2014-06-18 11:10:49 AM  

sufferpuppet: "We have been married 46 years and my wife has been primarily a stay-at-home mom" of six children.

Six crotch fruit on a single income and they wonder why they don't have money to retire on?  This guy wont be able to stop working till 3 years after he dies.


You don't seem to understand that this was once the normal situation. Few women of that generation worked unless they had no other choice. Men used to be paid more (adjusted for inflation) then than they are now, because it was excerpted that they had families to support. Today, they make less than they did in 1965 dollars because the new expectation is that women will work and that most households will be dual-income. Therefor an individual employee can be paid less.

Consider, too, that older workers (over about 50) usually started their careers with pension plans. Gradually, most of these plans were converted to 401(k) plans since they get employers off the hook. These plans have been devastated in the last four recessions. Chances are that in 2007, this guy was sitting pretty for retirement. But not anymore.

I, too, worry if my wife will have enough money after I die. It's what a husband does.
 
2014-06-18 11:11:14 AM  

chasd00: Your tax refund is your money paid back to you at zero interest.


No shiat, Einstein.  Most of us just look at as a short-term savings account.  We're not banks, we don't expect to make a profit on it.
Even if I took all the money that would go to taxes, and put it into my savings account for that 12 months or less instead, I'd make what, $10 on it?
And if I took it and put it into a higher yield market account, I'd then owe capitol gains tax on the profit when I took it out again to pay the income tax.
So for most of us it's just fine to loan it to the feds for a few months, knowing we'll get it back.
 
kab
2014-06-18 11:13:18 AM  
Folks are really surprised at this?

Over the past several decades, you've gotten exactly the economic system that you asked for.  Don't biatch about the side effects.
 
2014-06-18 11:15:28 AM  

Witness99: Decide what you want and be good at it. I chose career and have no children, because I didn't have the time or money to do it well. When you try to have everything, you could end up with nothing.


If everyone waited until they thought they had both the time and the money to have children, humanity would end in 2 generations.
 
2014-06-18 11:22:33 AM  

Ambivalence: Maturin: I figure I'll die in the saddle. Which is okay because I like my job and there is a chronic shortage of pediatricians. That and frankly, I don't ever see how I will be able to afford not to work.

How would a pediatrician not be able to afford to retire?


Well, for starters physicians get a later start at earning than most other professions, and we end up with more debt. I have many classmates who were out earning a living and gaining seniority in their jobs while I was still getting an education. Also, while physicians can earn a lot, pediatricians are at the bottom of the pile. We don't have many procedures which are well paying, and usually have a large number of medicare patients. I have chosen to practice in underserved communities, so for several years of my career I have been paid as well as an experienced teacher. Don't get me wrong, I'm not complaining. I do a lot better than many people who work harder than I do.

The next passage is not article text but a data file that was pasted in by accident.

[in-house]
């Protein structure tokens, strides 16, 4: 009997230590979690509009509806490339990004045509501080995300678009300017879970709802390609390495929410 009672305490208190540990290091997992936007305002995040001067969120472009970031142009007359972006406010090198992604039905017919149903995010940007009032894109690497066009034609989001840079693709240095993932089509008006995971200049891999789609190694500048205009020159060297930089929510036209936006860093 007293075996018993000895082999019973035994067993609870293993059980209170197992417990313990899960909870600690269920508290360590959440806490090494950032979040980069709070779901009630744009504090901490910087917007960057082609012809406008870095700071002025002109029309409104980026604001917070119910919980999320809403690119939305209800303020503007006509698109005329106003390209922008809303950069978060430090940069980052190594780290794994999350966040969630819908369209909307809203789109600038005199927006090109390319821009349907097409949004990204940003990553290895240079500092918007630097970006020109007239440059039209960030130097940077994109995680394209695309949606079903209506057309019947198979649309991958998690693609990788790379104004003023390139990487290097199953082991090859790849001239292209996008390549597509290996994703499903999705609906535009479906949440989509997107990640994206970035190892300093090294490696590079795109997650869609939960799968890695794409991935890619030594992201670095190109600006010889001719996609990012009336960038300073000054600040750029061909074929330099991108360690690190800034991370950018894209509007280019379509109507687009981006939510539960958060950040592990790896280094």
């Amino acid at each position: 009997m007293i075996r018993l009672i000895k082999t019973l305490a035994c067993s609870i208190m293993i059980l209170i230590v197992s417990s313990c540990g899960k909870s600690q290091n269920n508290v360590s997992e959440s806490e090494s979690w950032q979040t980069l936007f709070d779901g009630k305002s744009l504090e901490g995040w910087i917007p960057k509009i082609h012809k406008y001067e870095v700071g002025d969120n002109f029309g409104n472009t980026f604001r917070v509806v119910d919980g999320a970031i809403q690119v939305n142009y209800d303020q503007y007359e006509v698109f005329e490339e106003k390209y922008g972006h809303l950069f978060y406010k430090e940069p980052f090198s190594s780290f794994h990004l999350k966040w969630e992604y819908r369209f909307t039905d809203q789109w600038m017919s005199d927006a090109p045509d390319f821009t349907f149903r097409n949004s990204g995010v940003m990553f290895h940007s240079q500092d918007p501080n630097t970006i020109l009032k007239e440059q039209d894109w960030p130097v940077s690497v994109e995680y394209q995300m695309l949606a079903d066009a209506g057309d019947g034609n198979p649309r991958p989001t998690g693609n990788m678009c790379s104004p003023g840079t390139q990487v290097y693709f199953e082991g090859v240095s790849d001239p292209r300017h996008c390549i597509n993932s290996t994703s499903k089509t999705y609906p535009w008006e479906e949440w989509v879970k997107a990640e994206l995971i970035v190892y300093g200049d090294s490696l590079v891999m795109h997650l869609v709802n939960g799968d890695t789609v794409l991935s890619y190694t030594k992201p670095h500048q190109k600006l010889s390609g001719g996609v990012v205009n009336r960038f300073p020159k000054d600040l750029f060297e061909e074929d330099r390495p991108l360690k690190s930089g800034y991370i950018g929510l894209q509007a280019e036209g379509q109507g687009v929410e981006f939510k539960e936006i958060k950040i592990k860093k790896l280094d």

Probably the biggest difficulty people have in preparing for retirement is to live below your means (which we have not done well). You get used to a certain type of house, a better brand of coffee, buying the books you want, driving a decent car, and it is hard to change those habits. It makes it difficult to plan for retirement without having a few 'extras.' That and what seemed like a luxury once becomes a necessity. Take the cellphone. My children, all in their 20's, can not imagine living without one. Personally, I could do that, but don't take away my internet.

As an added difficulty, as mentioned in TFA, I can't expect to kick off at 75. My father is 91, and while he won't buy an unripe banana, he still seems to be hanging on. If I were to retire at 65, living 25 years on retirement, accumulated assets, and social security looks very precarious.

So bottom line, right now I have four people and a dog who depend on me to bring home the bacon, and likely will need some level of support for some time. I am obscenely close to 60 but feel pretty good, and only some minor health problems that won't likely explode on me for a couple of decades. Work is still fun, and I think I would get bored without someplace to go every morning.
 
2014-06-18 11:30:06 AM  

fusillade762: 401(k)s are a sham


I think the actual title of the article should be "People are Idiots."

401ks work if you put money in them.

If you don't, well, duh.
 
2014-06-18 11:37:11 AM  

MelGoesOnTour: JackieRabbit: Here is the wake up call for those who think they will work well beyond retirement age: think again. We will not be allowed to. We will be pushed out for younger workers, who will require less money and fewer benefits. Right now, if you are over 50 and lose your job, the probability of finding another one that has a salary that matches your previous one is almost zero. If you are over 55, your chance of getting any new job is rather low. Older workers are forced out of organizations all the time and this is done without any worry of being in violation of age discrimination laws.